Having the feeder so close to the window, means the early winter birds are right in my face at Ginty Creek. The first to find the fat were 3 whiskeyjacks.Almost immediately came the chickadees – mountain and blackcap – and the colourful, robin-sized pine grosbeaks.The chickadees would check out the options but they always managed to dive in and get what they wanted.When the grossbeaks first arrived, they were accompanied by a smaller red bird, which I have not often seen before.It was a pine cross bill. It’s beak is naturally bent out of shape to aid it in opening pine cones. It looks remarkably parrot-like, with it’s strange beak and irridescent feathers, but it is not at all related.It stayed for two days. The other birds came and went all day, but the crossbill simply sat there and stuffed himself.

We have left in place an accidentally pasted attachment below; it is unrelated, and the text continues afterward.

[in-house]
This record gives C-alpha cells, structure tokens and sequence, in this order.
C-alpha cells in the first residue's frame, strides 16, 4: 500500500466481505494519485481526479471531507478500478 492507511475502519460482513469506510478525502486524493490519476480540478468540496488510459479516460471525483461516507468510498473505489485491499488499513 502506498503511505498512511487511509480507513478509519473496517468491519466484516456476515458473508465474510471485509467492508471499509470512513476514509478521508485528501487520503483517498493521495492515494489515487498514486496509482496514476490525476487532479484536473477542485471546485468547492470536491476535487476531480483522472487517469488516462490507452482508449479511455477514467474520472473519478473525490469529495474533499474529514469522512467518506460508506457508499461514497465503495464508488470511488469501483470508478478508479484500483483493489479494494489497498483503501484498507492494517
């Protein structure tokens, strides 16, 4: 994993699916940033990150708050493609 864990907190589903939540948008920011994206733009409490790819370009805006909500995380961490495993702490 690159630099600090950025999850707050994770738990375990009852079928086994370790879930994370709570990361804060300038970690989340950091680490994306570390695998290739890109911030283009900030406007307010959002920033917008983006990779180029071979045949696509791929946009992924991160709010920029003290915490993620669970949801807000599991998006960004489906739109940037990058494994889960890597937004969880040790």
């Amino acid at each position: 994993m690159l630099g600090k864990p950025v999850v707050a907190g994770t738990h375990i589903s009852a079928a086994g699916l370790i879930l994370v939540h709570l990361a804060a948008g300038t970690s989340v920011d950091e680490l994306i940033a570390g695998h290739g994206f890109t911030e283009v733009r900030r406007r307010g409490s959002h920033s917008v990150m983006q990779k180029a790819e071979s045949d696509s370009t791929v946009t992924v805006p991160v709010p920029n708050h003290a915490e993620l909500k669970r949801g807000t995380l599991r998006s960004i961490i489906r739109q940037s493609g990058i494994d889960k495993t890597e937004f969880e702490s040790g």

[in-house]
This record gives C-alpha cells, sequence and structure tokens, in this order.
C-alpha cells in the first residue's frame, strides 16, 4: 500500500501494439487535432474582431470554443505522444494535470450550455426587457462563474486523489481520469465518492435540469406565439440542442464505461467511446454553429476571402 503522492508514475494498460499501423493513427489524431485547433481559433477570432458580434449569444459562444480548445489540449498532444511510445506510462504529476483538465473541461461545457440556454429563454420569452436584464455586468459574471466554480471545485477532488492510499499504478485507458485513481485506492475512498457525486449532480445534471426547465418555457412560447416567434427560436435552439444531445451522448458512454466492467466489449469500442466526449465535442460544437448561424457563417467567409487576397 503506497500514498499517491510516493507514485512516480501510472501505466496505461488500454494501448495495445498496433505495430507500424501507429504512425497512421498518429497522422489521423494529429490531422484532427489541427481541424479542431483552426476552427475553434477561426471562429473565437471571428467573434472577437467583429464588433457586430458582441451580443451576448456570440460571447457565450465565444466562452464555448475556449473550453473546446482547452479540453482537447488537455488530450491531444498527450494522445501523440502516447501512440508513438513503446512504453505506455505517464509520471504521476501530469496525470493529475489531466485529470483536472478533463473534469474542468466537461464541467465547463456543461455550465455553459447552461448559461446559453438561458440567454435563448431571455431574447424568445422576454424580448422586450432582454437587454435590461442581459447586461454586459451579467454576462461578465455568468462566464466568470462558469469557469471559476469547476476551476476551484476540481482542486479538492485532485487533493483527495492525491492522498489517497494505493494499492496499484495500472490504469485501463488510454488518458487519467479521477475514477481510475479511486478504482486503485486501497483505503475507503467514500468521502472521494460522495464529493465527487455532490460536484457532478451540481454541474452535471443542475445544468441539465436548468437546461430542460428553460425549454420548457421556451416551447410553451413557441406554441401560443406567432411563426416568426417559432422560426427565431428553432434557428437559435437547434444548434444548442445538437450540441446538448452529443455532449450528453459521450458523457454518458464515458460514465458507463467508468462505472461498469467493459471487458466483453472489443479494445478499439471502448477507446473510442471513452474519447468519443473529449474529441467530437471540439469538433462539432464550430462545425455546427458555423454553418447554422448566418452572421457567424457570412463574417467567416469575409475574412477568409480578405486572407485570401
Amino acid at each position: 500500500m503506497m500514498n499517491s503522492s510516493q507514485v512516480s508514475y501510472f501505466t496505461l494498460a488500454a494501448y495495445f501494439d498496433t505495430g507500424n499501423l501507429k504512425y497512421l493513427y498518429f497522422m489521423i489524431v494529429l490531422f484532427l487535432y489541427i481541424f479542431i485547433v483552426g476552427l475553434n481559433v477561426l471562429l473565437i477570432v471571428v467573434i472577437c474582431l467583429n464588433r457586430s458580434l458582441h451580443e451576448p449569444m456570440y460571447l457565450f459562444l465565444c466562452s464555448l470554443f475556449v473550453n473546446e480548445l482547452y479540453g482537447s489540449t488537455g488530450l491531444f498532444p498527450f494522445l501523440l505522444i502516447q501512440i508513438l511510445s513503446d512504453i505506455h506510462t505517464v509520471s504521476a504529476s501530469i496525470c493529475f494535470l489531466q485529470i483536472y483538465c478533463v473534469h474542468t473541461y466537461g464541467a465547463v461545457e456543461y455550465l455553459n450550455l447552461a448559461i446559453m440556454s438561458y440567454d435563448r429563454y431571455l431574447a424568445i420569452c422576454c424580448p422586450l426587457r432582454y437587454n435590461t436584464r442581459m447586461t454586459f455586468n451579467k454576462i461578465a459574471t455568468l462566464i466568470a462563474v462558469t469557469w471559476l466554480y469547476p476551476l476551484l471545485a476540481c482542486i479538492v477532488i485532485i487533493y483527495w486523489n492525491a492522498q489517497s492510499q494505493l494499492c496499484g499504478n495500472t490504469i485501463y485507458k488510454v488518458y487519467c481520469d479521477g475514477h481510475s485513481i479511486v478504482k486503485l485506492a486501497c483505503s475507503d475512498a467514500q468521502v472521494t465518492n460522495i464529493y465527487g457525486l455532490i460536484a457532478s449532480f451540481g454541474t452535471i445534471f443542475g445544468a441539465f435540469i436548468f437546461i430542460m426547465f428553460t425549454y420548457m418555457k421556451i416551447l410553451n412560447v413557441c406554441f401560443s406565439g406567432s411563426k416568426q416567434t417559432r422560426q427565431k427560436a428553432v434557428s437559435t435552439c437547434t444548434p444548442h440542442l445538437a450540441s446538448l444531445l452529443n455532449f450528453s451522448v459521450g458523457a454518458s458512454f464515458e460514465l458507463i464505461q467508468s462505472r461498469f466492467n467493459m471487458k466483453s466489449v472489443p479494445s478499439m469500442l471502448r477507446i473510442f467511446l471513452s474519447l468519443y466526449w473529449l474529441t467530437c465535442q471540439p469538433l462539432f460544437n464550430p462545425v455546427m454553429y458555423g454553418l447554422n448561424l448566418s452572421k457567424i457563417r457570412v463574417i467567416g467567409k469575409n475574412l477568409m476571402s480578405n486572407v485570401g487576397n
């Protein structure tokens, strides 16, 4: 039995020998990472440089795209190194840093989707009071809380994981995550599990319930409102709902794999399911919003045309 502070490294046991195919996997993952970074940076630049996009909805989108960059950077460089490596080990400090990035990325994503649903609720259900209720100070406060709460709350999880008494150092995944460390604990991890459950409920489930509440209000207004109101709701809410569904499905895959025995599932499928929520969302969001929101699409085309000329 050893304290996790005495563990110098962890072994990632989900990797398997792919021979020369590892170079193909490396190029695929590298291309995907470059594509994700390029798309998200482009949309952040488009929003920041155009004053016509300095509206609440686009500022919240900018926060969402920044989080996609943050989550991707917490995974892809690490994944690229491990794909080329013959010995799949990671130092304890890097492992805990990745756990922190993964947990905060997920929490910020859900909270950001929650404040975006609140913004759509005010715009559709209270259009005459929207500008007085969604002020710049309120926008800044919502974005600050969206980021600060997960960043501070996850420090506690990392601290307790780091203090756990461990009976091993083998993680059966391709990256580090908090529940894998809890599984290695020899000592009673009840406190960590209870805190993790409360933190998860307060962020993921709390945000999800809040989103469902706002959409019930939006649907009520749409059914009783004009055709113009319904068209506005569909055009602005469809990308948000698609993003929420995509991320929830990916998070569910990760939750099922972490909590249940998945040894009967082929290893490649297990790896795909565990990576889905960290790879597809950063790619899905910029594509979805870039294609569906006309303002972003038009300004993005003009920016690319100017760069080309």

I have never deliberately tried to get the birds to feed from my hand. But when I am out on the deck and they want their food, they treat me as part of the furniture, even perching on me while I worked on the greenhouse. I was close enough to this downy woodpecker to touch him.I like to put a branch close to the feeder so the birds have something to perch on, partly because they like to check out the feeding area, and partly because, if I take photos of them there, it looks as though they are out in the wilderness. (That is Nogwon behind.)